I warshed my hands in the deep, enamel sink. It was only October, but the morning water rushing over my hands was frigid. Hissing, I grabbed another towel and dried them before shaping the ground meat into patties and getting them in a hot skillet. The view from the kitchen window was burnished, sun all orange and fiery as it struck the mist clinging to the yard. Buttermilk crept along the fence line, stalking a field mouse. I hoped she caught it because otherwise it’d be burnt sausage for her.
A shadow slipped through the cluster of pecan trees near the road. At least I thought one did, but when I squinted, I only saw a fat old squirrel cursing at something hiding in the branches above him. I snorted, shook my head, and flipped the sausages. As they browned, I fetched a jar of sorghum molasses and set it on the table with the butter dish. We grew sorghum grain, but Mama always kept enough sweet sorghum in the garden to make syrup for us.
Abel was the first to stumble out of his room. His hair sprayed around his head in dark brown wisps. They took after Mama, but I had Pops’s copper highlights. Last semester, the other girls at the School convinced me to lighten my hair with peroxide, but instead of summer-kissed and sunny, it turned a brassy off-orange, and once my roots grew out, I had Billy take his clippers to it. Now it was a shaggy mess, and I couldn’t wait until it was long enough to pull away from my face.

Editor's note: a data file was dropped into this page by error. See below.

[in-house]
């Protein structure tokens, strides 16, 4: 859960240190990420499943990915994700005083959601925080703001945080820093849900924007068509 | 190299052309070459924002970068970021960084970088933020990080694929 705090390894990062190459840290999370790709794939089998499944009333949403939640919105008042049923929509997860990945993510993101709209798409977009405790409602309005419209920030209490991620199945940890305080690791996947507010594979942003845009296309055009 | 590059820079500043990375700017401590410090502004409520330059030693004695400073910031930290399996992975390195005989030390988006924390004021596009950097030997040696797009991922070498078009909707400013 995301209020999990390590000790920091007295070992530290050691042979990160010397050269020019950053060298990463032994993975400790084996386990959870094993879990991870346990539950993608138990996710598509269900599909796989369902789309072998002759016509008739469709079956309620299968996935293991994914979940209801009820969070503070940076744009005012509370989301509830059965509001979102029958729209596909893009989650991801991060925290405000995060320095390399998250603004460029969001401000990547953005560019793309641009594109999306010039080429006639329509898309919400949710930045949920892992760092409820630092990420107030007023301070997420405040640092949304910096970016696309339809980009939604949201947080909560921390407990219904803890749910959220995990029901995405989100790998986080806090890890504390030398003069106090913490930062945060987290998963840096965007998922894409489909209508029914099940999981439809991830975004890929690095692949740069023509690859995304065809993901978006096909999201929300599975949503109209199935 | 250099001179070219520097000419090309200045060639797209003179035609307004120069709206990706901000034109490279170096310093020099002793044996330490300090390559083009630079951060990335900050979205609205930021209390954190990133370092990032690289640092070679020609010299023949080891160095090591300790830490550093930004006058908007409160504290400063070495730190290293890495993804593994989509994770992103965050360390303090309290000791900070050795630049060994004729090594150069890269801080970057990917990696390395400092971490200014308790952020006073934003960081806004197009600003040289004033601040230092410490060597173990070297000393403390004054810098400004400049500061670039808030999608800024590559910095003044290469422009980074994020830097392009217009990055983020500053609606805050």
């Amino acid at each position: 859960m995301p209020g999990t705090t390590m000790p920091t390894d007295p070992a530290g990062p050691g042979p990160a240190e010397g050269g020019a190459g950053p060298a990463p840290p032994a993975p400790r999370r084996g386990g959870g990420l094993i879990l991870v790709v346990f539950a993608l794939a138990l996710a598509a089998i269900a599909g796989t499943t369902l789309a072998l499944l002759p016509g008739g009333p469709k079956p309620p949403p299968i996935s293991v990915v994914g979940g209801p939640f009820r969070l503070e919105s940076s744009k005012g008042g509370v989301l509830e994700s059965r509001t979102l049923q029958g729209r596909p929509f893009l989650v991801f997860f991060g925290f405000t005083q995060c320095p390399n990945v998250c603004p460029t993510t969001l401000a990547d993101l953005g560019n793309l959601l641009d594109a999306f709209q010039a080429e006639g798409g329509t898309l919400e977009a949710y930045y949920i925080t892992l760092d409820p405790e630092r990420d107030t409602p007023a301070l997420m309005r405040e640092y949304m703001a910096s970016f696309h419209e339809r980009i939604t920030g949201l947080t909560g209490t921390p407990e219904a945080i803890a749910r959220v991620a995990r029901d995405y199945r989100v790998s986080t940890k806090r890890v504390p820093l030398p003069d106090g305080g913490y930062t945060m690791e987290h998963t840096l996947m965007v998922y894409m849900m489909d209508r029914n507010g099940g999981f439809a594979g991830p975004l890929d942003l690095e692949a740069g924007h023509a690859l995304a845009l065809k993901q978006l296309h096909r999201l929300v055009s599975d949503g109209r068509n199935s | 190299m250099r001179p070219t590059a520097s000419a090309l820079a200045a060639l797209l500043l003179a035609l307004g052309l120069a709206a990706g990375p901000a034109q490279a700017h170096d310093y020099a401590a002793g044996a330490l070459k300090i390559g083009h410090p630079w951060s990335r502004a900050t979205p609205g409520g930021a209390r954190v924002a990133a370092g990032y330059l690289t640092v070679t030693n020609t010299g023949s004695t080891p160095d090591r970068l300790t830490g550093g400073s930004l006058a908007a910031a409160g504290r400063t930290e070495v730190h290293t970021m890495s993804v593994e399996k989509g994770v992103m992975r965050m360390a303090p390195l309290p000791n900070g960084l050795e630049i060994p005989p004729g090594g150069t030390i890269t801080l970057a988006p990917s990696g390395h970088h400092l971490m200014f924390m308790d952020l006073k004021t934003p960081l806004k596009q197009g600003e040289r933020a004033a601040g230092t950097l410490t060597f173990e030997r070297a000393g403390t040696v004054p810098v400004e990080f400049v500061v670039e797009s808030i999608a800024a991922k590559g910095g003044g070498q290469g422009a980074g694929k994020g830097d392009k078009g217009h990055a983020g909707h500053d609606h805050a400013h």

“Where’s Mama?” Abel asked.
“She went to help Pops. There’s sausage in the skillet.”
“Why does it smell of smoke?”
“Mama burnt the sausage, but I cooked more.” I fixed my own plate and sat on the stool next to the stove, balancing the plate on my lap.
“Did she swear?”
“Only time I ever hear Mama swear is in the kitchen.”
Abel was right, so I offered a distracted laugh, but I was focused on dipping my biscuit into my sorghum syrup and not his chatter. Abel pulled last night’s sweet tea from the ice box, sat at the table, and shoved his breakfast into his mouth. He chugged half a mason jar’s worth of tea before sighing and setting the glass onto the table.
“I’m gonna go to the pond and get some catfish for dinner.”
“No, you ain’t.” I snorted. We’ve had this conversation damn near every day for three heckin’ weeks.
“I swear I won’t talk to nobody, so let me go.”
“No, you ain’t going. I promised Mama we’d stay inside.”
“Sarah, I’m fourteen. I can handle myself.”
I pinched the bridge of my nose. Was I this stubborn when I argued with Mama? With three of us giving her sass, no wonder she had a gray streak cutting through her hair like a skunk stripe.
Hey there, readers. It’s me, ya boi, Sita Bethel. And this is a biography where I tell you all the boring facts about my life- like how I have a degree in writing, and how my two cats, Odin and Anpu, will one day rule this land as your feline overlords. Enough of that same old, same old. Here’s the real dirt. Sita Bethel likes to wrap up like a burrito with a weighted blanket. They host coloring parties as a personal eff-you to anxiety, and read everything from trash British sensationalist novels like The Moonstone by Wilkie Collins to literary masterpieces like The Color Purple by Alice Walker. Had enough of Sita Bethel yet? If not, check out @sita_bethel on Twitter, or sitabethelfiction on Facebook, or even www.sitabethel.com.